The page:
SQL for QA: Tutorial#13 – Stored Functions

Testing team uses Stored Functions very often to test complex functionalities, mainly where lot of calculations are involved. It is easier to use functions for it than writing long query every time. Banking domain is the one where Testers need to use stored Functions in database testing.

But don’t worry, most of the time DB team or developers help QAs to write those functions. QA team only need to prepare test data carefully to pass as an parameter to functions and verify results.

In this article we will see how Functions are created and executed using PostgresSQL.

User defined Functions in PostgresSQL is same like the functions in other programming languages, it is called as Stored Functions. Stored function and its calling code are both written in PL/pgSQL.

Adavantage Of Stored Functions:

In plain SQL, it is not possible to write complex functions, so these procedural languages add many procedural elements like control structures, loop, and complex calculation which extend SQL-standard. It allows you to develop complex user defined functions and stored procedures in PostgreSQL.

Disadavantage Of Stored Functions:

A disadvantage of user-defined functions in PostgresSQL is that, they cannot execute transactions, in short inside a function you cannot open a new transaction, even commit or rollback the current transaction.

Transactions can be executed with Stored Procedures, But PostgresSQL only supports stored function not stored procedures (Oracle supports Procedures and PostgreSQL 11 introduced stored procedures that support transactions.)

Create User-defined Function in PostgreSQL

By using CREATE FUNCTION we can define a new function. CREATE OR REPLACE FUNCTION will either create a new function, or replace an existing definition.

  • Function_Name: is the name of the function, write after CREATE FUNCTION keywords
  • Parameters: After Function_Name  you can give list of parameters and their datatypes separated by comma inside parentheses.
  • Then write down return data type of the function after the RETURNS keyword.
  • Code or logic is placed inside the BEGIN and END block. The function always ends with a semicolon (;) followed by the END keyword.
  • Finally, specify the procedural language of the function e.g., plpgsql in case PL/pgSQL is used.

Example 1: Function to add 2 integer numbers

Execute Function:


 Example 2: Function to display employee count from given table.

Execute Function:

Output Of Function:

Example 3: function to find out factorial of a number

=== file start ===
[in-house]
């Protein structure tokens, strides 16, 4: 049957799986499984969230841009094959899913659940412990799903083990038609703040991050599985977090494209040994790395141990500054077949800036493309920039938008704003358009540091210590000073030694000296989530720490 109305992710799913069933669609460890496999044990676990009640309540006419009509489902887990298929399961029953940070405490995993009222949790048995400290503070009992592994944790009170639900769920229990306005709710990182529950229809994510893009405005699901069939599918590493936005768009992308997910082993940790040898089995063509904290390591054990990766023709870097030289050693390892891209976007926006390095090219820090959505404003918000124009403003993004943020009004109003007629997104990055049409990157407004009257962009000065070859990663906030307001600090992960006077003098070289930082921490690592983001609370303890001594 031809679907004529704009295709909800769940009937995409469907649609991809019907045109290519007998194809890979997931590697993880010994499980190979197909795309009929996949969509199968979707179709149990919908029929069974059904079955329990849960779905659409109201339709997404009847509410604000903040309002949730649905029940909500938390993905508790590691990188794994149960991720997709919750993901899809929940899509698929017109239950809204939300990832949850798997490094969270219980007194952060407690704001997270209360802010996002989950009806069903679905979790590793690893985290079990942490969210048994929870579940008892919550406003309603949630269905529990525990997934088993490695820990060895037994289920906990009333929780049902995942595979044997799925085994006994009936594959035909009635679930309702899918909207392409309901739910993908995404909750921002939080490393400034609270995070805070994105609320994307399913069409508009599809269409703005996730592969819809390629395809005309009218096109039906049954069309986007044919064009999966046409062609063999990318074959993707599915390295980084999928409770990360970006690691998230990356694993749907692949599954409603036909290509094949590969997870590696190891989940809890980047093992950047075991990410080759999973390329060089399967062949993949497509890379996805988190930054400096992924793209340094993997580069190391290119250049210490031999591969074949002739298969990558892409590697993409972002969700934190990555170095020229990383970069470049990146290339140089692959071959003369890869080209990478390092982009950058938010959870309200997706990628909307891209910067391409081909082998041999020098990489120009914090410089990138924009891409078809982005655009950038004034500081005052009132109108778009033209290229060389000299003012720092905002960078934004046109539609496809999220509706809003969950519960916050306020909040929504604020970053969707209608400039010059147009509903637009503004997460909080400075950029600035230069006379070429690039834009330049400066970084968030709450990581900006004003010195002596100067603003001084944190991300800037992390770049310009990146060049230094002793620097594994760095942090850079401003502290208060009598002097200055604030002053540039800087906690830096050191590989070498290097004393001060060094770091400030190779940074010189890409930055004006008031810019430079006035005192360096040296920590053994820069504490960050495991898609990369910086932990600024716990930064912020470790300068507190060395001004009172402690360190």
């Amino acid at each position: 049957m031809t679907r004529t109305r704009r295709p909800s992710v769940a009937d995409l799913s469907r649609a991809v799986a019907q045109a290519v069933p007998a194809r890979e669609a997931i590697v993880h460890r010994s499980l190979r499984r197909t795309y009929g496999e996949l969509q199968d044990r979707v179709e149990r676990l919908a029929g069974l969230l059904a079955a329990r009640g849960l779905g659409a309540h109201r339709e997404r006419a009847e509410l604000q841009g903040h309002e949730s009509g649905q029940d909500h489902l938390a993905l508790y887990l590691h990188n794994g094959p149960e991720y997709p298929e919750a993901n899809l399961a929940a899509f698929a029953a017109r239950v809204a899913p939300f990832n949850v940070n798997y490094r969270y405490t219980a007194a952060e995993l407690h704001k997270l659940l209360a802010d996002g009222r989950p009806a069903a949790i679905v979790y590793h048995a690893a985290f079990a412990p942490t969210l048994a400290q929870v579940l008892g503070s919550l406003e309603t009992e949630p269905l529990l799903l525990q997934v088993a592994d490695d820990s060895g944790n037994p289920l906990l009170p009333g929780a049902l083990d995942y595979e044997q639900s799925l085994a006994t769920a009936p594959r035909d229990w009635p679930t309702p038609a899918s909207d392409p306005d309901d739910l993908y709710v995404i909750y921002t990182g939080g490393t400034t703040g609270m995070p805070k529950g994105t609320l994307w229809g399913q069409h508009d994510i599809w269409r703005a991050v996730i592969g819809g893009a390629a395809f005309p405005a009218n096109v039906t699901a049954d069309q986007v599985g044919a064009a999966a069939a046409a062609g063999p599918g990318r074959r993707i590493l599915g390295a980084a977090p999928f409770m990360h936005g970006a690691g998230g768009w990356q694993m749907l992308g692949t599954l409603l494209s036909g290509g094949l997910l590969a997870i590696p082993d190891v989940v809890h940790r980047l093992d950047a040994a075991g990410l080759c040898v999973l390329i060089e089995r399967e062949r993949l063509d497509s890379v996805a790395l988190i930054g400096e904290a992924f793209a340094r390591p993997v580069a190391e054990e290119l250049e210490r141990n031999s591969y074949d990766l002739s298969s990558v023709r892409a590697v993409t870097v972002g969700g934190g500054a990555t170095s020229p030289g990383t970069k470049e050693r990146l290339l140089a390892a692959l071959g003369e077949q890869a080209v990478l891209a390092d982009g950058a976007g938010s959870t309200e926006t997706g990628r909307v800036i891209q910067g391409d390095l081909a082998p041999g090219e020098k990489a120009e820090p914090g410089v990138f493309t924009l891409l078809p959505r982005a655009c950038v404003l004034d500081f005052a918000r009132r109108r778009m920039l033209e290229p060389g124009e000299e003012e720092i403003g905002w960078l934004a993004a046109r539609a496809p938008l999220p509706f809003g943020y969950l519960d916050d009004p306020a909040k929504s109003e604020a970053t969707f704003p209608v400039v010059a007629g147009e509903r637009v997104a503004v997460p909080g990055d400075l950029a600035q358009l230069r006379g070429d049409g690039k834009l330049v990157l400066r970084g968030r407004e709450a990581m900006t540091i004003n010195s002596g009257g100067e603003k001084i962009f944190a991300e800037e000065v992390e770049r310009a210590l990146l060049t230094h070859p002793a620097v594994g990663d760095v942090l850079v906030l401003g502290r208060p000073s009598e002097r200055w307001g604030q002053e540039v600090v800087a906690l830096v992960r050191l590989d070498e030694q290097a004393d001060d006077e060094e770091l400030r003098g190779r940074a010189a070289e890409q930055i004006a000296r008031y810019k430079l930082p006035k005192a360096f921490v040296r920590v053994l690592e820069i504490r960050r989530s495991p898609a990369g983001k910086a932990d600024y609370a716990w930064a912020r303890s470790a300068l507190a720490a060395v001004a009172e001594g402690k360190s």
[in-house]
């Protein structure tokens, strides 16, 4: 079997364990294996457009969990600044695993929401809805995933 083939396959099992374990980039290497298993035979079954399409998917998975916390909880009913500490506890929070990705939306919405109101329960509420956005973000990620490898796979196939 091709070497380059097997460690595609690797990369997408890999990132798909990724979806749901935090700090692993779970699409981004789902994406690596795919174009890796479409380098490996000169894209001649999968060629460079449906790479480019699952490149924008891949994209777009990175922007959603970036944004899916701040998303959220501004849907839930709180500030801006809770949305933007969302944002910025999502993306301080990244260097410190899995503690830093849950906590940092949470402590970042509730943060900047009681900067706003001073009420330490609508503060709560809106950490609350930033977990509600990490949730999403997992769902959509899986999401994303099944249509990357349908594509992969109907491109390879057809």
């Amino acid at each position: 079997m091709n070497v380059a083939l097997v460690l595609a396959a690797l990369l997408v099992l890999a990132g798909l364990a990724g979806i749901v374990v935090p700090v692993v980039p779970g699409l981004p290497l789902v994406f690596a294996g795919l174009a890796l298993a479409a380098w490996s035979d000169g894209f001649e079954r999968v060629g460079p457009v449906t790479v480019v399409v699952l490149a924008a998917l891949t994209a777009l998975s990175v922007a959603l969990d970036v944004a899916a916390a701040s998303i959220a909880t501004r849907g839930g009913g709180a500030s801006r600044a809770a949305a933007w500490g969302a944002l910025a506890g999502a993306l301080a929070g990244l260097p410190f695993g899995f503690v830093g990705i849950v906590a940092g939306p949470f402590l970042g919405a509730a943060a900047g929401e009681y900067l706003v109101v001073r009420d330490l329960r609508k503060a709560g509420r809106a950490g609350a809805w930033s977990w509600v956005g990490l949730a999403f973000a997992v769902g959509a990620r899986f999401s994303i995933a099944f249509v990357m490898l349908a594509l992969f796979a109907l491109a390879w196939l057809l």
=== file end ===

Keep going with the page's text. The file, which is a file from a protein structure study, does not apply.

Execute Function:

Output Of Function:

Example 4: Function which returns a table

Consider a following employee table

Employee Table

Execute Function:

Output Of Function:

Some Examples on PL/pgSQL function parameters: IN, OUT, INOUT and VARIADIC.

By default, any parameter in PostgreSQL is IN parameter. We can pass the IN parameters to the function but you cannot get them back as a part of the result.

OUT parameter:

The OUT parameters are defined as part of the function arguments list and are returned back as a part of the result. PostgreSQL supported the OUT parameters from version 8.1

Example 5: In below example a, b, c are IN parameters and max, min are OUT parameters.

Inside the function, we get the max and minimum numbers of three IN parameters using GREATEST and LEAST built-in functions. Here we are using the OUT parameters, so no need to have a RETURN statement. The OUT parameters are useful in a function that needs to return multiple values without defining a custom type. 

Example 6:  PL/pgSQL INOUT parameters

The INOUT parameter is the combination of IN and OUT parameters. It means that the caller can pass the parameter (value) to the function. The function then changes the argument and passes the value back as a part of the result.

Execute Function:

Output Of Function:


In this example num is a INOUT parameter, same variable we are sending as a parameter to the function and same variable we are using to calculate square.

 Example 7: PL/pgSQL VARIADIC parameters

This parameter accepts a variable with one condition that all arguments have the same data type. The arguments are passed to the function as an array.

Execute Function:


This is all about stored functions in PostgresSQL. In PostgreSQL, both stored procedures and Stored functions( user-defined functions) are created with CREATE FUNCTION syntax but still there are few differences between these two. So in next article we will see Stored Procedures and its examples.

Add a Comment

Your email address will not be published. Required fields are marked *